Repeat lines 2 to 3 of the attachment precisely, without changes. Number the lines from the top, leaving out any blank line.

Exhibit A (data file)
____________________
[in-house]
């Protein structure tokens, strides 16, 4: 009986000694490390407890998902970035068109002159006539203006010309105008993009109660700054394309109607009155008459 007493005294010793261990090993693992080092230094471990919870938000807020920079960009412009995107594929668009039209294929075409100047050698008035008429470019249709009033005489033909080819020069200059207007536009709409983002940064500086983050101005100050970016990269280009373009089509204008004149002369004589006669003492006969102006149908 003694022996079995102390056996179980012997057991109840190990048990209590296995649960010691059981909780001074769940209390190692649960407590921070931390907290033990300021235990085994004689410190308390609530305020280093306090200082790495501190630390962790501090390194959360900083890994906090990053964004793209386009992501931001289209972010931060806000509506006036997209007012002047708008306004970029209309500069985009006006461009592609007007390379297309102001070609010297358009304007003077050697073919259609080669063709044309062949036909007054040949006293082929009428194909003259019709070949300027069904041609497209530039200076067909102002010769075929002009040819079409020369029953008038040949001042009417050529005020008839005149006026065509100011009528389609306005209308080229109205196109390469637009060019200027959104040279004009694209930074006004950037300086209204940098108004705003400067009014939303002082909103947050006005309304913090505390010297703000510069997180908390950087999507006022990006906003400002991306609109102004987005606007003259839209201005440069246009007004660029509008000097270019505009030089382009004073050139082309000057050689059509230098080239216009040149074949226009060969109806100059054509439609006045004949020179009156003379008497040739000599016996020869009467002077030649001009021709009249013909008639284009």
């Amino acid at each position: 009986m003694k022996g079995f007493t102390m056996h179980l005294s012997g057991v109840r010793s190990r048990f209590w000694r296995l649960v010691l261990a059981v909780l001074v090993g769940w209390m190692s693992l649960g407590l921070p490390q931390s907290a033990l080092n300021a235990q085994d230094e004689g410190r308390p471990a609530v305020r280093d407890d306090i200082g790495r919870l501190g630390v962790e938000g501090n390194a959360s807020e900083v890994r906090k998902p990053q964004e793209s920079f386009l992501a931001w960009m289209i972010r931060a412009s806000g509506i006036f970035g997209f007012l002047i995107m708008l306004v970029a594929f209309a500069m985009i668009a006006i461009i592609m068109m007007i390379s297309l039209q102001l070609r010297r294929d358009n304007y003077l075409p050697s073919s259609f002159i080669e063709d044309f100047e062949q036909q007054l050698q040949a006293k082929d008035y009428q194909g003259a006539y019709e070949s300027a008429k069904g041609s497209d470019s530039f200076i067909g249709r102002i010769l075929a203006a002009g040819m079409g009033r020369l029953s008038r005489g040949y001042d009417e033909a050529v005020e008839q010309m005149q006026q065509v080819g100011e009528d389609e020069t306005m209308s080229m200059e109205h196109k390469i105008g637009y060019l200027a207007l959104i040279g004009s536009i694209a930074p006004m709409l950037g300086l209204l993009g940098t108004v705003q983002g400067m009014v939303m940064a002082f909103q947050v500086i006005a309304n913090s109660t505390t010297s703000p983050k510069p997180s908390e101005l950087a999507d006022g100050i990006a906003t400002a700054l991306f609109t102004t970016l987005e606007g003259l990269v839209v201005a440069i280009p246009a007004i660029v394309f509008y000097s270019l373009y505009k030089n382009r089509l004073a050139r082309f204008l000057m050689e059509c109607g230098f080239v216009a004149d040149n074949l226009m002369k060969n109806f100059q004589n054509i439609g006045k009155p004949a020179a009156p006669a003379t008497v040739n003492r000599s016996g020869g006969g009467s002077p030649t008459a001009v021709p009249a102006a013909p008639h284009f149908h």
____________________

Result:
């Protein structure tokens, strides 16, 4: 009986000694490390407890998902970035068109002159006539203006010309105008993009109660700054394309109607009155008459 007493005294010793261990090993693992080092230094471990919870938000807020920079960009412009995107594929668009039209294929075409100047050698008035008429470019249709009033005489033909080819020069200059207007536009709409983002940064500086983050101005100050970016990269280009373009089509204008004149002369004589006669003492006969102006149908 003694022996079995102390056996179980012997057991109840190990048990209590296995649960010691059981909780001074769940209390190692649960407590921070931390907290033990300021235990085994004689410190308390609530305020280093306090200082790495501190630390962790501090390194959360900083890994906090990053964004793209386009992501931001289209972010931060806000509506006036997209007012002047708008306004970029209309500069985009006006461009592609007007390379297309102001070609010297358009304007003077050697073919259609080669063709044309062949036909007054040949006293082929009428194909003259019709070949300027069904041609497209530039200076067909102002010769075929002009040819079409020369029953008038040949001042009417050529005020008839005149006026065509100011009528389609306005209308080229109205196109390469637009060019200027959104040279004009694209930074006004950037300086209204940098108004705003400067009014939303002082909103947050006005309304913090505390010297703000510069997180908390950087999507006022990006906003400002991306609109102004987005606007003259839209201005440069246009007004660029509008000097270019505009030089382009004073050139082309000057050689059509230098080239216009040149074949226009060969109806100059054509439609006045004949020179009156003379008497040739000599016996020869009467002077030649001009021709009249013909008639284009």
């Amino acid at each position: 009986m003694k022996g079995f007493t102390m056996h179980l005294s012997g057991v109840r010793s190990r048990f209590w000694r296995l649960v010691l261990a059981v909780l001074v090993g769940w209390m190692s693992l649960g407590l921070p490390q931390s907290a033990l080092n300021a235990q085994d230094e004689g410190r308390p471990a609530v305020r280093d407890d306090i200082g790495r919870l501190g630390v962790e938000g501090n390194a959360s807020e900083v890994r906090k998902p990053q964004e793209s920079f386009l992501a931001w960009m289209i972010r931060a412009s806000g509506i006036f970035g997209f007012l002047i995107m708008l306004v970029a594929f209309a500069m985009i668009a006006i461009i592609m068109m007007i390379s297309l039209q102001l070609r010297r294929d358009n304007y003077l075409p050697s073919s259609f002159i080669e063709d044309f100047e062949q036909q007054l050698q040949a006293k082929d008035y009428q194909g003259a006539y019709e070949s300027a008429k069904g041609s497209d470019s530039f200076i067909g249709r102002i010769l075929a203006a002009g040819m079409g009033r020369l029953s008038r005489g040949y001042d009417e033909a050529v005020e008839q010309m005149q006026q065509v080819g100011e009528d389609e020069t306005m209308s080229m200059e109205h196109k390469i105008g637009y060019l200027a207007l959104i040279g004009s536009i694209a930074p006004m709409l950037g300086l209204l993009g940098t108004v705003q983002g400067m009014v939303m940064a002082f909103q947050v500086i006005a309304n913090s109660t505390t010297s703000p983050k510069p997180s908390e101005l950087a999507d006022g100050i990006a906003t400002a700054l991306f609109t102004t970016l987005e606007g003259l990269v839209v201005a440069i280009p246009a007004i660029v394309f509008y000097s270019l373009y505009k030089n382009r089509l004073a050139r082309f204008l000057m050689e059509c109607g230098f080239v216009a004149d040149n074949l226009m002369k060969n109806f100059q004589n054509i439609g006045k009155p004949a020179a009156p006669a003379t008497v040739n003492r000599s016996g020869g006969g009467s002077p030649t008459a001009v021709p009249a102006a013909p008639h284009f149908h």